A group of three Masters of Entrepreneurship students, one PhD student, and one professor from the University of Michigan believe they have come up with a better cell phone battery, or at least a piece of technology that will help these batteries last longer.
Elegus Technologies is commercializing a battery separator membrane that keeps battery electrodes from touching and short circuiting. It's thinner, less expensive, and more heat resistant than current option on the market. It's applications range from helping prolong cell phone battery life to jets to electric vehicles.
"We saw a lot of potential for growth not only with lithium-ion batteries but with other applications," says John Hennessy, co-founder of Elegus Technologies.
The team at Elegus Technologies has raised $23,000 in seed capital from grants and business plan competition wins. They hope to raise $150,000 by the end of summer. That money will help validate the technology. It is working on testing it through the rest of this year.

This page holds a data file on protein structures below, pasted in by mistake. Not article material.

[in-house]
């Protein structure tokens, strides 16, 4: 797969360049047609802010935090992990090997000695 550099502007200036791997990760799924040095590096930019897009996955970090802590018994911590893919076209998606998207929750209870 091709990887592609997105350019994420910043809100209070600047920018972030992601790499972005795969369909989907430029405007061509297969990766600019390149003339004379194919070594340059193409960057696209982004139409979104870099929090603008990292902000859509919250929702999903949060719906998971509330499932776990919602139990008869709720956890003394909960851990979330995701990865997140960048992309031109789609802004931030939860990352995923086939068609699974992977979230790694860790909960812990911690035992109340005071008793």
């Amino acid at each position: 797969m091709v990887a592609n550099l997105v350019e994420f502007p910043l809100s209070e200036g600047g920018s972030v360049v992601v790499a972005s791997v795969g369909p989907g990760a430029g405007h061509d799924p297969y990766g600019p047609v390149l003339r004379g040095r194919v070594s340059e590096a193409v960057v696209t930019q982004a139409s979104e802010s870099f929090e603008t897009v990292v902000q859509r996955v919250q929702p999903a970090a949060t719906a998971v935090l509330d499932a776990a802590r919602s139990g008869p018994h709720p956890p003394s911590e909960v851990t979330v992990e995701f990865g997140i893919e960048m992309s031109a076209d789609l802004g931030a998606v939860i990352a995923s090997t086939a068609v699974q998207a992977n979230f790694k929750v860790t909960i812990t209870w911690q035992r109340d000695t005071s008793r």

"Once we get that testing done we can get samples out to customers who are interested in it," Hennessy says.
Hennessy is one of three masters of entrepreneurship students at U-M’s Ross School of Business and a U-M PhD student who decided to take on the technology and turn it into a startup. Elegus Technologies was recently named the Entrepreneurs of the Year by the U-M Center for Entrepreneurship
. Hennessy and his team are currently working with the professor at U-M that originally developed the technology.
"We thought it had the best potential out of all of them so we stuck with it," Hennessy says.
Source: John Hennessy, co-founder of Elegus Technologies
Writer: Jon Zemke
Read more about Metro Detroit's growing entrepreneurial ecosystem at SEMichiganStartup.com.
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